Real wedding features are, without a doubt, a great way to reach your target audience, increase brand awareness, and establish social proof. Not to mention, earning those valuable links is beneficial for SEO. However, they take a significant amount of time to prepare and, in a season where we’re juggling a wedding boom with a global pandemic, you must see an ROI from your time and efforts.
You may have the best intentions for submitting a beautiful wedding, but if people are unhappy throughout the process, it will become more of a burden than anything else.
To avoid tensions surrounding press, you must set realistic expectations with all parties involved — your clients, your creative partners, and even yourself. There’s no point dragging the team along for the ride if everyone ends up thinking, ”That’s it?”
Follow these best practices for selecting media outlets and submitting real weddings that keep everyone happy along the way — and provide you with the ROI you deserve.
Get real on your press goals
It’s easy to think about all of the big, flashy media outlets that you’d love to add to your press portfolio. Imagine how it would feel to have Vogue and Martha Stewart Weddings logos splashed on your website! But the real question is: Will it help you achieve your revenue goals? The hard truth is that you can’t monetize bragging rights, so it’s not worth investing your time and resources. Great publicity is using a channel to strategically connect with your audience.
This is when I like to shout out local and niche publications. They may not get the same traffic as the big names, but they position you directly in front of a smaller, more engaged audience. For many businesses, local and niche outlets can serve you better than the larger ones.
Once you’ve settled on a realistic media approach that pushes you closer to your big-picture business goals, begin narrowing down the celebrations that make the most sense for those outlets. Review their wedding section regularly to keep a finger on the pulse of their content. It’s not about sending all your weddings to your dream publication and hoping one gets picked up. Instead, you need to curate your submissions so they match the intended audience and aesthetic.
Bring your clients onboard
We often assume that all of our clients want to be published, but that’s not always the reality. To set the expectations early, include a clause in your contract that grants permission to use their photos for marketing purposes. (This is not legal advice — please consult with a lawyer to ensure that your contract is sound.)
It’s not just about getting the clients to say yes, though. You also need to ensure that they’ll be a part of the process and cooperate in a timely manner. Many publications require input from the couple, so if you get radio silence while they’re on their honeymoon, you may lose a big opportunity.
I recommend building the client interview into your workflow before the wedding. You won’t be able to answer every little detail about the day, but you can gather a significant information about planning elements, like their color palette, their theme, and their inspiration sources. Aim to connect with them two to four weeks before the wedding to collect this info, so you’ll have some content to work with even if they go MIA after their big day.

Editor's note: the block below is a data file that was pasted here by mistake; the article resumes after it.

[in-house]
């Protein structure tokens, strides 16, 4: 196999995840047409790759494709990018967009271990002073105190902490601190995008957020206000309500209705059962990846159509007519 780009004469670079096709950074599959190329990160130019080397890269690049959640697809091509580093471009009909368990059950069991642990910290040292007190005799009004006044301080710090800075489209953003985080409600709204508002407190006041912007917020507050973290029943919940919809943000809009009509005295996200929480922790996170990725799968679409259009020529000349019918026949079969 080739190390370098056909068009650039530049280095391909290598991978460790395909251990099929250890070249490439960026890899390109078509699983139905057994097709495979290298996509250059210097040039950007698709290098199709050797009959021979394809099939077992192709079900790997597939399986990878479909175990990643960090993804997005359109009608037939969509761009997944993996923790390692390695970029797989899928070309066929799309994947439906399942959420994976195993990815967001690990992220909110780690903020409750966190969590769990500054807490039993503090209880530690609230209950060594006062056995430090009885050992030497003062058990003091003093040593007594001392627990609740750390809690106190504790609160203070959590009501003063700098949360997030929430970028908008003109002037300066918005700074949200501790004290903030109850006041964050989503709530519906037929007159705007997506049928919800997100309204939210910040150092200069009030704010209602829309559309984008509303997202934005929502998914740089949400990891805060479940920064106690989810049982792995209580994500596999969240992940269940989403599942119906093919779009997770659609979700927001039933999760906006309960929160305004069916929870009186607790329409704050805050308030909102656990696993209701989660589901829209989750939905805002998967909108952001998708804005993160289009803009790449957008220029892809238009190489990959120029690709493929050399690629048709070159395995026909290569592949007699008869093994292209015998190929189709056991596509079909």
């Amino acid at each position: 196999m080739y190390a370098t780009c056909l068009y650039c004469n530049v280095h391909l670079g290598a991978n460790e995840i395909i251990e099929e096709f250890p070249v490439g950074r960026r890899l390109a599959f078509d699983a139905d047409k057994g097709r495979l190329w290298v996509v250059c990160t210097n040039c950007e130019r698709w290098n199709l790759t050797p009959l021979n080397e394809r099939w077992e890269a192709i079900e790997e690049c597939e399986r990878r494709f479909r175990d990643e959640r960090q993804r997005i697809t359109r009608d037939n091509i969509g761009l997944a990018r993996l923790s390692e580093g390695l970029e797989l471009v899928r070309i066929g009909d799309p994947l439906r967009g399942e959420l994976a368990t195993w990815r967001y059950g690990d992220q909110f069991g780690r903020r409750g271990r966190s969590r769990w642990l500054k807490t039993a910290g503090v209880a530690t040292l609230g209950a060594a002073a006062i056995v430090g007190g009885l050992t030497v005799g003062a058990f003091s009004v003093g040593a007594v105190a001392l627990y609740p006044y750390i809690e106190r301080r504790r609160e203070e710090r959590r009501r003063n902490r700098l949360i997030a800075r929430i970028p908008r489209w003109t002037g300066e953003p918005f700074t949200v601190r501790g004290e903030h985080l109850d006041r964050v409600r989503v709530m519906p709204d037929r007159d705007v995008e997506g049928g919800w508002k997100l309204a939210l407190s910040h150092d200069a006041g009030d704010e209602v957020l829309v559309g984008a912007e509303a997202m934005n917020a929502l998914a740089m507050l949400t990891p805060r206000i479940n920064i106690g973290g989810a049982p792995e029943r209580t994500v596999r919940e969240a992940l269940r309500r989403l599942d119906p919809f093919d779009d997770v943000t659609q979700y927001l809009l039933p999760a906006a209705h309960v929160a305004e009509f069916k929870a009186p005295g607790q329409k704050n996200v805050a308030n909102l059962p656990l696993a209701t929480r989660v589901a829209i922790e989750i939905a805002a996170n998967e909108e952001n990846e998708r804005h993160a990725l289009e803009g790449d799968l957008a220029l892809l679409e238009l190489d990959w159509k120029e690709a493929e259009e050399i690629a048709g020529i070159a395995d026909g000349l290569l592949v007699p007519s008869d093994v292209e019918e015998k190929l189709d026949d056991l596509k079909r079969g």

Set a realistic timeline
When it all boils down, a real wedding submission may only take a couple of hours to put together. But it’s never that simple, right? You are at the mercy of your clients and your creative partners, so you need to pad your timeline to give yourself enough buffer.
It might be your priority, but it’s not everyone else’s priority. The photographer may take their time on edits. The couple might have planned an extended honeymoon with no cell service. The editor may be bogged down with submissions. Expect that the process will take time, so you can plan accordingly in advance.
At the beginning of the season, sit down and consider the weddings you’d like to submit and choose the best destination for each. Then, plan out your touchpoints based on the event timeline. When will you need to connect with the photographer to discuss the plan? When should you interview the client? What can you gather early in the process?
When you’re proactive in your approach, you can be as efficient as possible with a year’s worth of submissions planned out on your calendar. This is particularly vital for seasonal submissions, as editors need several months of lead time for publication. By the time November rolls around, their holiday content is already planned, and you’ve missed the ship. Expect it to take several months from start to finish, so you can plan accordingly.
Play the long game
Public relations is about establishing long-term media relationships; don’t let external pressure get in the way of your goals. Most wedding pros have experienced the overly demanding couple or vendor that is convinced the wedding is worthy of Harper’s Bazaar or the New York Times, even if it’s clearly not a fit.
Don’t sacrifice your editorial relationships (or your time) submitting an event you know isn’t a good match. Start by asking about why they want that publication and walk through the factors that go into consideration. Ideally, it will help them see that the celebration is better off submitted elsewhere.
However, if they are particularly insistent, it’s OK to push back and tell them to submit it on their own time. There’s no need to tarnish your reputation with an editor over an ill-suited submission. While I encourage all wedding pros to build their press portfolios with real wedding features, it’s essential to be strategic with your submission. A scattershot approach is a waste of your time and, worse, risks your reputation among editors. Realistic expectations are key to a successful process that keeps you, your clients, and your creative partners happy every step of the way.